Flu activity spiked in cases with no spike after the holidays, but the respiratory virus season is still in full swing


Flu remains prevalent in the US, but the first wave of the season – which swept through the country weeks earlier than usual – appears to have peaked.

The weeks following the year-end holiday brought continued high levels of transmission and hospitalization, but flu activity appears not to have picked up, as many public health experts warned.

Still, data released Friday by the U.S. Centers for Disease Control and Prevention, even after weeks of improvement, shows that more than 12,400 people were hospitalized for the flu in the first week of the new year, and nearly 9% of the lab tests were positive for flu.

About 4% of everyone who visited a healthcare provider last week had symptoms of the respiratory virus, including fever plus a cough or sore throat, which is nearly twice the national baseline.

Influenza is notoriously unpredictable and a season can bring multiple peaks of activity.

“It’s pretty clear that there was a spike in activity, but that doesn’t mean we won’t have another one,” Lynnette Brammer, chief of the CDC’s domestic flu surveillance team, said last week. “Things can turn around and go back up.”

Flu vaccination rates remain well below ideal levels and hospitals remain very full, leaving the US vulnerable as the respiratory virus season continues.

“It is definitely something we are going to look at very closely. We just need to keep an eye on all the data, see what viruses are circulating and who is getting sick, and what impact that has,” Brammer said.

“And I want to remind people that if they haven’t already gotten vaccinated, please do so. It’s not too late.”

As of Dec. 31, about 171 million doses of flu vaccine had been distributed in the US — enough to cover only about half of the population. According to CDC data, only 40% of adults had received the shot by the end of November, and only 48% of children had received the shot by the end of December.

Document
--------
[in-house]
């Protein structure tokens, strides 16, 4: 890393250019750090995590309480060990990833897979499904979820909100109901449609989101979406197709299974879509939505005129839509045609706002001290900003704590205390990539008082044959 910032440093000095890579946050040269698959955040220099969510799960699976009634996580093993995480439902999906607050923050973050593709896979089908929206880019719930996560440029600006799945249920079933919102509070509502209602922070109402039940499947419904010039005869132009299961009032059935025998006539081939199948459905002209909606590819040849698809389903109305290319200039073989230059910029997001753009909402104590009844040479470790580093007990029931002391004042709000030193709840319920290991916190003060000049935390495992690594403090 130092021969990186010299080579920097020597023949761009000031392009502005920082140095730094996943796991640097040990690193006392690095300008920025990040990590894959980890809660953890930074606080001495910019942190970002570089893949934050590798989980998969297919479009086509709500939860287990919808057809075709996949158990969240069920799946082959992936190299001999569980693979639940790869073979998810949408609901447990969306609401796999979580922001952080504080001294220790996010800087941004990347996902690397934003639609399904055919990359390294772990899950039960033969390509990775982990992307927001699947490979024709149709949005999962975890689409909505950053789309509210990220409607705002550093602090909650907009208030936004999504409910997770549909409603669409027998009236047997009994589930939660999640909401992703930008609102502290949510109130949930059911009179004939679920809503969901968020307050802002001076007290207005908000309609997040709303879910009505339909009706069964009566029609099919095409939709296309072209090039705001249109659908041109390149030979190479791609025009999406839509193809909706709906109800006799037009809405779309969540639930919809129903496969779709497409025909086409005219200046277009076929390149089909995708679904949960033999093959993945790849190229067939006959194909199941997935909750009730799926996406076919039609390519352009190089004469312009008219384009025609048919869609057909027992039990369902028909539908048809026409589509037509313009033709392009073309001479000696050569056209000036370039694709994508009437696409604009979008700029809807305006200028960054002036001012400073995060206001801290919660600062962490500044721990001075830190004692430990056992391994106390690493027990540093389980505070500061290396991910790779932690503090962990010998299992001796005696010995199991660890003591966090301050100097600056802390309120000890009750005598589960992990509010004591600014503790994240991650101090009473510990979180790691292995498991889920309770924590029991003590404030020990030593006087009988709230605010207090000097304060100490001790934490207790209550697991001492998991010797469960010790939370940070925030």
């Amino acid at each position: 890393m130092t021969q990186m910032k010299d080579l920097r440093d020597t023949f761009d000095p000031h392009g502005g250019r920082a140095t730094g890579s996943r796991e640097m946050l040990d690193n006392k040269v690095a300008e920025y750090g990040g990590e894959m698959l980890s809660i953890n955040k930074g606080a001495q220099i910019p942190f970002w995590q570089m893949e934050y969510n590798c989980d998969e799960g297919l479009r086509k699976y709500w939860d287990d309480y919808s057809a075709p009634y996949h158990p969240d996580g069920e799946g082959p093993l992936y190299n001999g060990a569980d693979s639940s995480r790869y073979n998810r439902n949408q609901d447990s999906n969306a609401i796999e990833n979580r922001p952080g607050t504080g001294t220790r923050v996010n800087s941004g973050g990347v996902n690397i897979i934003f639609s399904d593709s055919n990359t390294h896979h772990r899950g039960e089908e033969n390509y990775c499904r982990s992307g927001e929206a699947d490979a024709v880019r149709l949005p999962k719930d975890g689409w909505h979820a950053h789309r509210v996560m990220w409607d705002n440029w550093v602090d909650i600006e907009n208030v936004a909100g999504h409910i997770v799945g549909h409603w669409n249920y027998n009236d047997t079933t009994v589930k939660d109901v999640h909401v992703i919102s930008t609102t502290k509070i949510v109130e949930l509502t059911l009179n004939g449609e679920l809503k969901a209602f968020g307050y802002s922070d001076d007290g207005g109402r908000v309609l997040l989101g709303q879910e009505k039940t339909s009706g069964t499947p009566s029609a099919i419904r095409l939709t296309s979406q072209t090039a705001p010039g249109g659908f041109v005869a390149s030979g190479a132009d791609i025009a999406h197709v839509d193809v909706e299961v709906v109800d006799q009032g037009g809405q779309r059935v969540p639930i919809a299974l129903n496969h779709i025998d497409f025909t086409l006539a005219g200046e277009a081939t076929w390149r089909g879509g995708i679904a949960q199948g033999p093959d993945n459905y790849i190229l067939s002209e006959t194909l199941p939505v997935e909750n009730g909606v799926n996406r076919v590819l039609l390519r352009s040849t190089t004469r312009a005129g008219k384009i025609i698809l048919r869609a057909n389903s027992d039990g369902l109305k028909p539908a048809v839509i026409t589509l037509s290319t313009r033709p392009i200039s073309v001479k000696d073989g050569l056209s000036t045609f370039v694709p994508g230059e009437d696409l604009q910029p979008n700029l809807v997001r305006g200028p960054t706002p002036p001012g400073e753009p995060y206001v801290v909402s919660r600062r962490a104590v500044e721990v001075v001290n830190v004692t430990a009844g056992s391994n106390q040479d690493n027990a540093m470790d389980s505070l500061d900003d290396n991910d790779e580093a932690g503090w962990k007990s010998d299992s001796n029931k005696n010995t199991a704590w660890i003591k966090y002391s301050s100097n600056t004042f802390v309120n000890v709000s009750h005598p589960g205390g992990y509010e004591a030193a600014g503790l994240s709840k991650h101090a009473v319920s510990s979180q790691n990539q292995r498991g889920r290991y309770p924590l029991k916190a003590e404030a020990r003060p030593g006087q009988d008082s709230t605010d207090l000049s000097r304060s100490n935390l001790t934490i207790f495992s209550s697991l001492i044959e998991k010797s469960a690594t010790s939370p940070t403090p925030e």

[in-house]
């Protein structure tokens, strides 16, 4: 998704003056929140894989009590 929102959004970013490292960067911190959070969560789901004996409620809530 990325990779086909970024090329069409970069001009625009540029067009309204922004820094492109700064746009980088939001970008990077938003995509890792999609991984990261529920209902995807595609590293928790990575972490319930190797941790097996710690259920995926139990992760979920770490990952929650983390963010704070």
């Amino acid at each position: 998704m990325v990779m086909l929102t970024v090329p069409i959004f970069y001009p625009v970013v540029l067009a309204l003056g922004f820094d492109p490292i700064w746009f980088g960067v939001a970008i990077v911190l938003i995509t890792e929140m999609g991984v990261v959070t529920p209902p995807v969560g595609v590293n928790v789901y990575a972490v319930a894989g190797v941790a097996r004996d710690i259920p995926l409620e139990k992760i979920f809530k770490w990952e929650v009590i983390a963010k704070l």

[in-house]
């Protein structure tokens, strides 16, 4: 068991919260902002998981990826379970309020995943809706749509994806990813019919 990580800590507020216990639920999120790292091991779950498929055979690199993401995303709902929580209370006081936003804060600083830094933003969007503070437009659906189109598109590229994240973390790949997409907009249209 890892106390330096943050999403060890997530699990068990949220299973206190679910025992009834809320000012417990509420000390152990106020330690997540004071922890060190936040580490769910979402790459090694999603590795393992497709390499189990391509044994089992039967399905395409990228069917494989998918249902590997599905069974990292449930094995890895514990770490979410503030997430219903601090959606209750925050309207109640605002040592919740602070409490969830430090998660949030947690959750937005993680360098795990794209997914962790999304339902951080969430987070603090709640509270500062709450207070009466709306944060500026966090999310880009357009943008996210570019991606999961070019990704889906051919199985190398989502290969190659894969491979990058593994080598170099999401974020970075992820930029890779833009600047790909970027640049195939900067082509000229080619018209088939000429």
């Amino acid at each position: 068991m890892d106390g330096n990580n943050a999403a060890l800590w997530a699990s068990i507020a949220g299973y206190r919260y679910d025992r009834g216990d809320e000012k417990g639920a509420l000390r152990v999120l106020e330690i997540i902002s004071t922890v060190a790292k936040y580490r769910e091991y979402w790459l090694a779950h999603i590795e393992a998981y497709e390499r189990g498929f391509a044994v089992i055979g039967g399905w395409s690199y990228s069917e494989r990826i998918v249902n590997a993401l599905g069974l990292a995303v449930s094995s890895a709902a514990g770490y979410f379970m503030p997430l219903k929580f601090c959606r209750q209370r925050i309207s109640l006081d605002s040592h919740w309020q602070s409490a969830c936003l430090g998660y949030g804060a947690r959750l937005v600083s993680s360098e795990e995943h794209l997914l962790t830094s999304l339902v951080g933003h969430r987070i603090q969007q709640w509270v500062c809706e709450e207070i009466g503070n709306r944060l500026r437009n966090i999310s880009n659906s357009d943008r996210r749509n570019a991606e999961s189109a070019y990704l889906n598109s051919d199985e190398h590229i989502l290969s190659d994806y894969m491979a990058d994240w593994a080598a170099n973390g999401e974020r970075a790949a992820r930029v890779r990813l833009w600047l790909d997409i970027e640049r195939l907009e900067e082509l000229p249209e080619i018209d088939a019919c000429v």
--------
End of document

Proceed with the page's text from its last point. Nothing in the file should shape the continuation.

Through Jan. 7, the CDC estimates there have been 24 million illnesses, 260,000 hospitalizations, and 16,000 deaths from the flu this season.

Although this season hit earlier than usual, the results are within an expected range – at least so far.

“It is not an unusually high flu season. It’s more or less in the mid to upper range, but it’s unfortunately within the bounds of what we normally expect to see during a regular flu season,” Brammer said. “So basically this looks like a typical flu season, except for the timing. It was just a little earlier than usual.”

Overall, activity of flu and other respiratory viruses remains “high” or “very high” in about half of the states, according to the new CDC data, and the U.S. continues to contend with multiple respiratory viruses circulating at high levels.

RSV activity also peaked in the US, peaking in mid-November for the season. But even after a steep trend decline over the past month and a half, weekly RSV hospitalizations remain higher than the peaks of the most recent seasons.

RSV is particularly dangerous for children, and at least 13 of every 100,000 children under age 5 were hospitalized for RSV in the last week of the year, bringing the cumulative number of hospitalizations this season to 5 of every 1,000 children in this age group coming .

Meanwhile, Covid-19 activity has been on an upward trend in recent months.

Hospital admissions have been on the rise since November and have surpassed the most recent peak this summer, before the updated booster shot was available, federal data shows.

Case reporting has become more erratic over the course of the pandemic, but wastewater monitoring data from Biobot Analytics suggests Covid-19 activity is also higher than during the Delta wave.

The fast-growing Omicron subvariant XBB.1.5 is now responsible for an estimated 43% of new Covid-19 cases in the US, according to the CDC, making it the strain that causes the most new infections in the US.

Notably, it is the only variant gaining ground in the US

XBB.1.5 was first detected in New York in October. It grew rapidly in the Northeast and the CDC estimates it is responsible for more than 80% of new cases in that region.

From there, XBB.1.5 seems to be picking up steam along the East Coast. It now accounts for about half of Covid-19 cases in the mid-Atlantic states and nearly a third of cases in the Southeast. It is less common in other US regions.

The emergence of XBB.1.5 coincided with an increase in Covid-19 hospitalizations, especially among seniors.

XBB.1.5 has an important mutation that allows it to bind more tightly to cells. Experts believe this may help make it more contagious.

Yet only 16% of the US population has received their updated Covid-19 booster shot. Data from October shows that people aged 5 and older who received an updated booster were 19 times less likely to die from Covid-19 compared to those who were not vaccinated. The chance of testing positive was three times lower for those who had their updated booster.

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